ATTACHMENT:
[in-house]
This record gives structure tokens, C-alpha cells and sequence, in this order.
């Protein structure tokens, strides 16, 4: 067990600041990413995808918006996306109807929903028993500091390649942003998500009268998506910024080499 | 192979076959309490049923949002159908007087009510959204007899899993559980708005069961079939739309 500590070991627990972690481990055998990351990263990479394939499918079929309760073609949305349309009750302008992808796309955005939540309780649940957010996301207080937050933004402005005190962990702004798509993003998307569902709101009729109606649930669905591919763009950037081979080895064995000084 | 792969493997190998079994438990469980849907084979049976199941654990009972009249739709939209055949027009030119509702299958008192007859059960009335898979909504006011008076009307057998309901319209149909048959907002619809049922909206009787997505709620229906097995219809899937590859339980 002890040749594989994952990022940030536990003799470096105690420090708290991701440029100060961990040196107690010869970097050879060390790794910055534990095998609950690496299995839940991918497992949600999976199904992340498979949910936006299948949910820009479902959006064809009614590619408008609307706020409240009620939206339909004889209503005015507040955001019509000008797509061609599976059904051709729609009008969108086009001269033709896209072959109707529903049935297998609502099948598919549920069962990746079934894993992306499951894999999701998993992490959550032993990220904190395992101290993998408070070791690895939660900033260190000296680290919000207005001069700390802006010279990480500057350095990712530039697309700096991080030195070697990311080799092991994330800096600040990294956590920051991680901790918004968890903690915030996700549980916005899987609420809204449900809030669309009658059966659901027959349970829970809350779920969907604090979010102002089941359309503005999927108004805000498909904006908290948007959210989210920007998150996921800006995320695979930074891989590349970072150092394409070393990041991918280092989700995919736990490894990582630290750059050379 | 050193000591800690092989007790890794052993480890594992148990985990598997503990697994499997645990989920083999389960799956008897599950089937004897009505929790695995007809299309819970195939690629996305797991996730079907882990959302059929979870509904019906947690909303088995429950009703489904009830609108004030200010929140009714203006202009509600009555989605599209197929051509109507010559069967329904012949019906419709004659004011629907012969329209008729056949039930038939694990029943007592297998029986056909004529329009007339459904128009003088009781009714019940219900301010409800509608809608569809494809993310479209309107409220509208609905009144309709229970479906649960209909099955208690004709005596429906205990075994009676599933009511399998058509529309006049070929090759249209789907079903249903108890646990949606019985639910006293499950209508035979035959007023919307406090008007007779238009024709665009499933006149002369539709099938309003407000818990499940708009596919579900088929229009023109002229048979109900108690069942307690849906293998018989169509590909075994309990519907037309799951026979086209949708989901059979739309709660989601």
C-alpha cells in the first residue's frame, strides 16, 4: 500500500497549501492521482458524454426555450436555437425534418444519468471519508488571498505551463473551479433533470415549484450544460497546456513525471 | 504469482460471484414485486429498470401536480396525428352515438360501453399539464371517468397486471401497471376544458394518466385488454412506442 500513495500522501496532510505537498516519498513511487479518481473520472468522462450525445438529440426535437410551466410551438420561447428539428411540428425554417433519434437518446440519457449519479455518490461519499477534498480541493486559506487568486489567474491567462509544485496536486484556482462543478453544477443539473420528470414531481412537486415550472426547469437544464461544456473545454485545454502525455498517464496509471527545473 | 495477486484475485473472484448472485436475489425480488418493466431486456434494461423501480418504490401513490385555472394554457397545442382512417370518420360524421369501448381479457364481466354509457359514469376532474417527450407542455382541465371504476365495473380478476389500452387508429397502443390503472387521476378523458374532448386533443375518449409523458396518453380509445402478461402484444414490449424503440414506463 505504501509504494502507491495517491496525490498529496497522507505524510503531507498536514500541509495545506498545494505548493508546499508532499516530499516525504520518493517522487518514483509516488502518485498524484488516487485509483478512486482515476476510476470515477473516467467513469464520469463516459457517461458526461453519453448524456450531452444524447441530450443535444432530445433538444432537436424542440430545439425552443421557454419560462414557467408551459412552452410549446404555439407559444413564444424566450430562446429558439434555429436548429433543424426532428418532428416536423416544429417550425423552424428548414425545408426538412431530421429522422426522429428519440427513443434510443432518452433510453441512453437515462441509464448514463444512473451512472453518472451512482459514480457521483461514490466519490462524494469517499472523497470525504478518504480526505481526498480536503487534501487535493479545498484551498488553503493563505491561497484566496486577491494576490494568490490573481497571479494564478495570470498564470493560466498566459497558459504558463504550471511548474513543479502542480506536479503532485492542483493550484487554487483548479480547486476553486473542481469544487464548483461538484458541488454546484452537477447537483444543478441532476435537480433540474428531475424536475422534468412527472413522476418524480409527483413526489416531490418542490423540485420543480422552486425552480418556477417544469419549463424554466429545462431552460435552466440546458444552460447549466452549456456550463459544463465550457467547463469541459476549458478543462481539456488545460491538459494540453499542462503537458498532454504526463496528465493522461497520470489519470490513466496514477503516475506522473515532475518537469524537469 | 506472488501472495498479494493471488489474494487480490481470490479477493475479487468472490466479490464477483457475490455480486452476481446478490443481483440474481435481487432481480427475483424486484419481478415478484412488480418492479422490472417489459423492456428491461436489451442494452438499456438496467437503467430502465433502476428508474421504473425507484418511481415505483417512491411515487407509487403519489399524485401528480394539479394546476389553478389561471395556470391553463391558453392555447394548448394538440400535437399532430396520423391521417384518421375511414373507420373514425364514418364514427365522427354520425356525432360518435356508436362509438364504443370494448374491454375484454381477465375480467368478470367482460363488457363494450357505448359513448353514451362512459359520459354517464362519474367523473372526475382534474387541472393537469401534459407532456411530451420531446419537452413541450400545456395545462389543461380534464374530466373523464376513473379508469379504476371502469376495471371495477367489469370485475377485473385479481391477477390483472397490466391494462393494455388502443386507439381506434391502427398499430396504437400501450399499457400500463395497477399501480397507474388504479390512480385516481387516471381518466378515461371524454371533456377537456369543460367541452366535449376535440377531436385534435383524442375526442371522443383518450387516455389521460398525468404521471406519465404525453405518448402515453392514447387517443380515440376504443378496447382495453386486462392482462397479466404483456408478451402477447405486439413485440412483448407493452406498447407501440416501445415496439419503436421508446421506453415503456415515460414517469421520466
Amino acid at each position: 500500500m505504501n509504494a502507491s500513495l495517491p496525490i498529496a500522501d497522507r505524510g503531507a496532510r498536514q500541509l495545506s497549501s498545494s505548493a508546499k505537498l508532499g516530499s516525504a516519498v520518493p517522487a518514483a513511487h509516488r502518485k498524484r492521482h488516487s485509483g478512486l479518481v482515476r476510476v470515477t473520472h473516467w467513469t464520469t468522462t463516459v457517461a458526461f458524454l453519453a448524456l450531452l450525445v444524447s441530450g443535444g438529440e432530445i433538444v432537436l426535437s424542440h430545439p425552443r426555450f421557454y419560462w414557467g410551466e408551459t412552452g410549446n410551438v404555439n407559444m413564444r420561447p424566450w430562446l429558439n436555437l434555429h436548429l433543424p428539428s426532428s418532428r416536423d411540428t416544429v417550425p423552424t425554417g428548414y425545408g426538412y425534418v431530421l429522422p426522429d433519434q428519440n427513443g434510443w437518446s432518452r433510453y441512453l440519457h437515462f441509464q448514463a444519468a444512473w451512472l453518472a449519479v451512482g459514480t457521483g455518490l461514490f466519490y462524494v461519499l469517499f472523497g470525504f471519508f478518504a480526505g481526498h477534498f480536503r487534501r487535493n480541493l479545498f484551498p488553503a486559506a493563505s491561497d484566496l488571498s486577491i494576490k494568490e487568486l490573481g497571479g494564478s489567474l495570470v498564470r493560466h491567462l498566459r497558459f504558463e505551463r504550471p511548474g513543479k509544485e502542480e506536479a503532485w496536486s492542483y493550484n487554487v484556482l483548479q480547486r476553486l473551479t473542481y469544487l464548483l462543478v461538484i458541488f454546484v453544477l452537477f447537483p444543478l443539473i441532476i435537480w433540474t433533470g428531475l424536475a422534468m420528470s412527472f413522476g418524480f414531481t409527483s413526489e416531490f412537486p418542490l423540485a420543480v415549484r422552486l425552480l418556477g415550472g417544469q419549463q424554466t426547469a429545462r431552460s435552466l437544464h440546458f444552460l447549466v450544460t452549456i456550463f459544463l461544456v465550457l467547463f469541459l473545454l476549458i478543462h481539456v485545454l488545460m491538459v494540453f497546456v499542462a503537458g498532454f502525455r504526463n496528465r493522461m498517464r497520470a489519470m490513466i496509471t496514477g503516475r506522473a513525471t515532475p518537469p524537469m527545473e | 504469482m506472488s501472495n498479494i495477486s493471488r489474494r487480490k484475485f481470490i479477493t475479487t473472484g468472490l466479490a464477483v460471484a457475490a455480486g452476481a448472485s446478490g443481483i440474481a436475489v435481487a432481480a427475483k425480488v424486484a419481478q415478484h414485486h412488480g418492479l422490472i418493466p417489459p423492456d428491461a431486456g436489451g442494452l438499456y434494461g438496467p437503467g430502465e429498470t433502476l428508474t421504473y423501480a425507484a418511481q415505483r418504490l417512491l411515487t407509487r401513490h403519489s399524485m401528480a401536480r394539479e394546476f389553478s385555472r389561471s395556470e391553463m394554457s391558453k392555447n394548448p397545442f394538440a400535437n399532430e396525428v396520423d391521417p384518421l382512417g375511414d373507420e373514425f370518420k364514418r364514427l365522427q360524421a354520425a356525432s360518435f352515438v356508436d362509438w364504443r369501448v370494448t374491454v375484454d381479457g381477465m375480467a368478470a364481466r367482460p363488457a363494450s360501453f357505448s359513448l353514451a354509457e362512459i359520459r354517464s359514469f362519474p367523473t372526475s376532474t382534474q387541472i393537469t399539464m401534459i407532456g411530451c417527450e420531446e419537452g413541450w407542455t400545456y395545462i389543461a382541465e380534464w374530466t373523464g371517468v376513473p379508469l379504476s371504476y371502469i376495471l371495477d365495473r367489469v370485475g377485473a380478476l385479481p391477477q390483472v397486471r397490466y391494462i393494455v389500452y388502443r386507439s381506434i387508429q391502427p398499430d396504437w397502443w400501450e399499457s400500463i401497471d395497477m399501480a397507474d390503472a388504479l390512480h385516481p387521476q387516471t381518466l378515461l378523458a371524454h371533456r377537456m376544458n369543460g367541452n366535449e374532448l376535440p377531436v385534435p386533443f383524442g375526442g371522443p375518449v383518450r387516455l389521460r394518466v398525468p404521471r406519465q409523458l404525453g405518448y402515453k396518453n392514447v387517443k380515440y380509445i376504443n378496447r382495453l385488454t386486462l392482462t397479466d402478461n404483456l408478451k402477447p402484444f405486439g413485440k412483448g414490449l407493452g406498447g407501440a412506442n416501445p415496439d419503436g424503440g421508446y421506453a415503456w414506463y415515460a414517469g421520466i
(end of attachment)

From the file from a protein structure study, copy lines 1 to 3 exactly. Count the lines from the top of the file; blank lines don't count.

[in-house]
This record gives structure tokens, C-alpha cells and sequence, in this order.
């Protein structure tokens, strides 16, 4: 067990600041990413995808918006996306109807929903028993500091390649942003998500009268998506910024080499 | 192979076959309490049923949002159908007087009510959204007899899993559980708005069961079939739309 500590070991627990972690481990055998990351990263990479394939499918079929309760073609949305349309009750302008992808796309955005939540309780649940957010996301207080937050933004402005005190962990702004798509993003998307569902709101009729109606649930669905591919763009950037081979080895064995000084 | 792969493997190998079994438990469980849907084979049976199941654990009972009249739709939209055949027009030119509702299958008192007859059960009335898979909504006011008076009307057998309901319209149909048959907002619809049922909206009787997505709620229906097995219809899937590859339980 002890040749594989994952990022940030536990003799470096105690420090708290991701440029100060961990040196107690010869970097050879060390790794910055534990095998609950690496299995839940991918497992949600999976199904992340498979949910936006299948949910820009479902959006064809009614590619408008609307706020409240009620939206339909004889209503005015507040955001019509000008797509061609599976059904051709729609009008969108086009001269033709896209072959109707529903049935297998609502099948598919549920069962990746079934894993992306499951894999999701998993992490959550032993990220904190395992101290993998408070070791690895939660900033260190000296680290919000207005001069700390802006010279990480500057350095990712530039697309700096991080030195070697990311080799092991994330800096600040990294956590920051991680901790918004968890903690915030996700549980916005899987609420809204449900809030669309009658059966659901027959349970829970809350779920969907604090979010102002089941359309503005999927108004805000498909904006908290948007959210989210920007998150996921800006995320695979930074891989590349970072150092394409070393990041991918280092989700995919736990490894990582630290750059050379 | 050193000591800690092989007790890794052993480890594992148990985990598997503990697994499997645990989920083999389960799956008897599950089937004897009505929790695995007809299309819970195939690629996305797991996730079907882990959302059929979870509904019906947690909303088995429950009703489904009830609108004030200010929140009714203006202009509600009555989605599209197929051509109507010559069967329904012949019906419709004659004011629907012969329209008729056949039930038939694990029943007592297998029986056909004529329009007339459904128009003088009781009714019940219900301010409800509608809608569809494809993310479209309107409220509208609905009144309709229970479906649960209909099955208690004709005596429906205990075994009676599933009511399998058509529309006049070929090759249209789907079903249903108890646990949606019985639910006293499950209508035979035959007023919307406090008007007779238009024709665009499933006149002369539709099938309003407000818990499940708009596919579900088929229009023109002229048979109900108690069942307690849906293998018989169509590909075994309990519907037309799951026979086209949708989901059979739309709660989601």